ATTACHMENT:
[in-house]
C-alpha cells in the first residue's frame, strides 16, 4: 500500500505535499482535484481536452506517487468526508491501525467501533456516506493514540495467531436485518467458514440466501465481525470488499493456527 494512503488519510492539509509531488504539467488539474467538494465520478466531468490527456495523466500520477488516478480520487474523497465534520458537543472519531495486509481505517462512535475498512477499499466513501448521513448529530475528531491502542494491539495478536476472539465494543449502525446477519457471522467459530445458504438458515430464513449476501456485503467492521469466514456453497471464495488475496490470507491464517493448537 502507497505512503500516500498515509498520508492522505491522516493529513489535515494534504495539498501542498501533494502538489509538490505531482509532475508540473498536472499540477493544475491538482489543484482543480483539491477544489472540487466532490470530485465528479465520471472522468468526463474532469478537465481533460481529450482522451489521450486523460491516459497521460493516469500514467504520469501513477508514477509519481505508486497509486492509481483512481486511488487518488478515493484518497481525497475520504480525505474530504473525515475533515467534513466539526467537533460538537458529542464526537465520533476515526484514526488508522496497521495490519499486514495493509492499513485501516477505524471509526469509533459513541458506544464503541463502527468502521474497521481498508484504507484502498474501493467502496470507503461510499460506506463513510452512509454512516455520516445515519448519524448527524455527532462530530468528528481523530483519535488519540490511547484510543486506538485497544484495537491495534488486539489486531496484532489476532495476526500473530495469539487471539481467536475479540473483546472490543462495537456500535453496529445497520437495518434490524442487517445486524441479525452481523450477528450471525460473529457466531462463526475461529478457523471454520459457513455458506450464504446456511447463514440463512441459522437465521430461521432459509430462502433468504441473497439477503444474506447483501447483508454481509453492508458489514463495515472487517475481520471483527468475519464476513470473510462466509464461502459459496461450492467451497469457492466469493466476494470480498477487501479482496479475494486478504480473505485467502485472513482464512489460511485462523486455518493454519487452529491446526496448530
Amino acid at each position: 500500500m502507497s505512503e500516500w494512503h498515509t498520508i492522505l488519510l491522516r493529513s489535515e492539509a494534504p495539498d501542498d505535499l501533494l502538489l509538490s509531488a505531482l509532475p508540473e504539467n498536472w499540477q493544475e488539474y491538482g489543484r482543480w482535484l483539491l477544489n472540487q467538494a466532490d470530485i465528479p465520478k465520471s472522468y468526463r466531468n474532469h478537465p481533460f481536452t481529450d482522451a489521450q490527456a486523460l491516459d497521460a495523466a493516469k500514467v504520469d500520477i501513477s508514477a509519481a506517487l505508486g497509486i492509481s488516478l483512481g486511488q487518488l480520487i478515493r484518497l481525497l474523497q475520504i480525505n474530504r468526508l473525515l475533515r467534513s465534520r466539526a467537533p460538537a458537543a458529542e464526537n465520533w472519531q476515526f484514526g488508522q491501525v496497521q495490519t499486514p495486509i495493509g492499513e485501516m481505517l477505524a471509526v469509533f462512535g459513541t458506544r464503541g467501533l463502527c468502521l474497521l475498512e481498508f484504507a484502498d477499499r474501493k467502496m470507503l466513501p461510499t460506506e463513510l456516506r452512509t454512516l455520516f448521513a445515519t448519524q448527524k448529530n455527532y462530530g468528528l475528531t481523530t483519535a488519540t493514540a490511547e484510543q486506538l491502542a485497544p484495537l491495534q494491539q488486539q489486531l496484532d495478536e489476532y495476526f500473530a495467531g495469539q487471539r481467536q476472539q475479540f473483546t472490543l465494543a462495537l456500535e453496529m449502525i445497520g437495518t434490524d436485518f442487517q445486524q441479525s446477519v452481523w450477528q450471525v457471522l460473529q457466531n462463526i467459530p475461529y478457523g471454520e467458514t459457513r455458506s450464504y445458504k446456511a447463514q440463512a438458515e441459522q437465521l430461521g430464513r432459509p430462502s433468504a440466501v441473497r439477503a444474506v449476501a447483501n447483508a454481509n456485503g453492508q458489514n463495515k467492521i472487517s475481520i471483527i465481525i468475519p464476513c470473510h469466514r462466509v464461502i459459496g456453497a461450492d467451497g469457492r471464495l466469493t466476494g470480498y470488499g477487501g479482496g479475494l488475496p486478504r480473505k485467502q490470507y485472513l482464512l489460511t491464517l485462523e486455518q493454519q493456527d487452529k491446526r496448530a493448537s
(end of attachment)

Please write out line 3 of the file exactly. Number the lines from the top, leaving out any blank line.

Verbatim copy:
Amino acid at each position: 500500500m502507497s505512503e500516500w494512503h498515509t498520508i492522505l488519510l491522516r493529513s489535515e492539509a494534504p495539498d501542498d505535499l501533494l502538489l509538490s509531488a505531482l509532475p508540473e504539467n498536472w499540477q493544475e488539474y491538482g489543484r482543480w482535484l483539491l477544489n472540487q467538494a466532490d470530485i465528479p465520478k465520471s472522468y468526463r466531468n474532469h478537465p481533460f481536452t481529450d482522451a489521450q490527456a486523460l491516459d497521460a495523466a493516469k500514467v504520469d500520477i501513477s508514477a509519481a506517487l505508486g497509486i492509481s488516478l483512481g486511488q487518488l480520487i478515493r484518497l481525497l474523497q475520504i480525505n474530504r468526508l473525515l475533515r467534513s465534520r466539526a467537533p460538537a458537543a458529542e464526537n465520533w472519531q476515526f484514526g488508522q491501525v496497521q495490519t499486514p495486509i495493509g492499513e485501516m481505517l477505524a471509526v469509533f462512535g459513541t458506544r464503541g467501533l463502527c468502521l474497521l475498512e481498508f484504507a484502498d477499499r474501493k467502496m470507503l466513501p461510499t460506506e463513510l456516506r452512509t454512516l455520516f448521513a445515519t448519524q448527524k448529530n455527532y462530530g468528528l475528531t481523530t483519535a488519540t493514540a490511547e484510543q486506538l491502542a485497544p484495537l491495534q494491539q488486539q489486531l496484532d495478536e489476532y495476526f500473530a495467531g495469539q487471539r481467536q476472539q475479540f473483546t472490543l465494543a462495537l456500535e453496529m449502525i445497520g437495518t434490524d436485518f442487517q445486524q441479525s446477519v452481523w450477528q450471525v457471522l460473529q457466531n462463526i467459530p475461529y478457523g471454520e467458514t459457513r455458506s450464504y445458504k446456511a447463514q440463512a438458515e441459522q437465521l430461521g430464513r432459509p430462502s433468504a440466501v441473497r439477503a444474506v449476501a447483501n447483508a454481509n456485503g453492508q458489514n463495515k467492521i472487517s475481520i471483527i465481525i468475519p464476513c470473510h469466514r462466509v464461502i459459496g456453497a461450492d467451497g469457492r471464495l466469493t466476494g470480498y470488499g477487501g479482496g479475494l488475496p486478504r480473505k485467502q490470507y485472513l482464512l489460511t491464517l485462523e486455518q493454519q493456527d487452529k491446526r496448530a493448537s